Just as Dr. Frankenstein created a patchwork human from the parts of various cadavers, maintenance experts at Utah’s Hill Air Force Base are attempting to give life to an entirely new F-35A Lightning II from the parts of two mishap-damaged aircraft, according to a statement from the 75th Air Base Wing.
To do so, the F-35 program opted to reconstruct one aircraft, dubbed “AF-211,” that was damaged when its nose landing gear failed in June 2020. The aircraft’s nose section will be replaced with the undamaged nose from another jet, called “AF-27,″ that suffered a severe engine fire at Eglin Air Force Base, Florida, in 2014.
AF-27 currently serves as a model that lets airmen practice repairing battle damage.
Experts from the F-35 Joint Program Office, the 388th Fighter Wing, the Ogden Air Logistics Complex and Lockheed Martin are working on the project, the release said. (Frankenstein’s assistant Igor, however, will noticeably be absent.)
“It takes a team to make these types of endeavors successful,” Dan Santos, F-35 JPO heavy maintenance manager, said in the statement. “I am very impressed with the collaborative efforts from the various agencies across Hill AFB, working together to make this happen.”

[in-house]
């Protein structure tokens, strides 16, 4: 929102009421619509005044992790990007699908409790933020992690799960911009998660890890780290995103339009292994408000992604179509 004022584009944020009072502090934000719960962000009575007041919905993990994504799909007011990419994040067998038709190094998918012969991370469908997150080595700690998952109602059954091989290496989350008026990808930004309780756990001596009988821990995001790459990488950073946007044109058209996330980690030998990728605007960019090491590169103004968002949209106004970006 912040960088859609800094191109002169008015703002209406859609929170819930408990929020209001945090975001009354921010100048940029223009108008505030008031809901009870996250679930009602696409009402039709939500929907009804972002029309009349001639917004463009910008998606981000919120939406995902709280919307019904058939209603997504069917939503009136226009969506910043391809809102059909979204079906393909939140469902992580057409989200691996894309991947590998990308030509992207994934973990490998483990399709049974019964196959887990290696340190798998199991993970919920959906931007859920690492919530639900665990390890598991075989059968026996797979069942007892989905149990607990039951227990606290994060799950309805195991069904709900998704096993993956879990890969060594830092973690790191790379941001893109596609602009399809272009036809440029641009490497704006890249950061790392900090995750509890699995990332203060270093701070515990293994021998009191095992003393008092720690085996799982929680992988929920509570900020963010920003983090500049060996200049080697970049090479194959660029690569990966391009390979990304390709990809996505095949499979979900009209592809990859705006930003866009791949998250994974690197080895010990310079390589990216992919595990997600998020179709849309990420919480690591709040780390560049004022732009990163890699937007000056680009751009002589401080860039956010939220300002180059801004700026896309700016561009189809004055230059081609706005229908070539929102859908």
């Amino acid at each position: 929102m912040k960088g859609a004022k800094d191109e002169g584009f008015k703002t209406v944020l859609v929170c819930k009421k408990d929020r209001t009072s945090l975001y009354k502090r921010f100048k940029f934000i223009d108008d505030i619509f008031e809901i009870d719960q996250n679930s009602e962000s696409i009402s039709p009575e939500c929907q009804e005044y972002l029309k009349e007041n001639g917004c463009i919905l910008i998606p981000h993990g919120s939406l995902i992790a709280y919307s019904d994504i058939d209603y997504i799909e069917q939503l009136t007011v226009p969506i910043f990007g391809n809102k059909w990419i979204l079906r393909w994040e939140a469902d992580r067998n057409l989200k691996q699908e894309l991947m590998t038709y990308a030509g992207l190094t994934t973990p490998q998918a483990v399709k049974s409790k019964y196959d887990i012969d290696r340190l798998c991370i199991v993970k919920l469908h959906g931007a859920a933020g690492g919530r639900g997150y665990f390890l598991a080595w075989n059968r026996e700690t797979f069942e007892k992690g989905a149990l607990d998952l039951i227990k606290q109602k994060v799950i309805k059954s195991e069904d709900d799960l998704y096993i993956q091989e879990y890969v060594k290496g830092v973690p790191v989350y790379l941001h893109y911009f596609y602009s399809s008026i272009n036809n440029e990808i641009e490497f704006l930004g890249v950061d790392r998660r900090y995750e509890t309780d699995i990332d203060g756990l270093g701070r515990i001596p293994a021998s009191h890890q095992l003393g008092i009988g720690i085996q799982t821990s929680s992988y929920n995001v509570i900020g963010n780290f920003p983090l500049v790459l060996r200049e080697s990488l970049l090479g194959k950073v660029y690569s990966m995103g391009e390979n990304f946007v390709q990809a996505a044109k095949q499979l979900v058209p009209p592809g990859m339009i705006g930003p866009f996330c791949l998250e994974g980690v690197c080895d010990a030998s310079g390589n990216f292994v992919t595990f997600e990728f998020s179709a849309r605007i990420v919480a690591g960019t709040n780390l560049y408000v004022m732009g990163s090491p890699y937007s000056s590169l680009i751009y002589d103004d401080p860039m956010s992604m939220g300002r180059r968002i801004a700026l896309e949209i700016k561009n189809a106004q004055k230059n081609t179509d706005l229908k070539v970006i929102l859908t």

While other F-35s have been repurposed, this particular aircraft takes previous Air Force recycling efforts a step further. The jet merging effort is a first — and these processes are being documented for possible repurpose initiatives in the future.
The project is currently several months ahead of schedule and on track to be finished in March 2025, even without the expertise of an Ingolstadt-based doctor.
“The F-35 program is still young compared to all legacy airframes,” Dave Myers, F-35 JPO Lightning Support Team lead engineer, said in the statement. “We are doing this for the first time, and organizationally for the future, we are creating a process we can move forward with.”
Zamone “Z” Perez is a rapid response reporter and podcast producer at Defense News and Military Times. He previously worked at Foreign Policy and Ufahamu Africa. He is a graduate of Northwestern University, where he researched international ethics and atrocity prevention in his thesis. He can be found on Twitter @zamoneperez.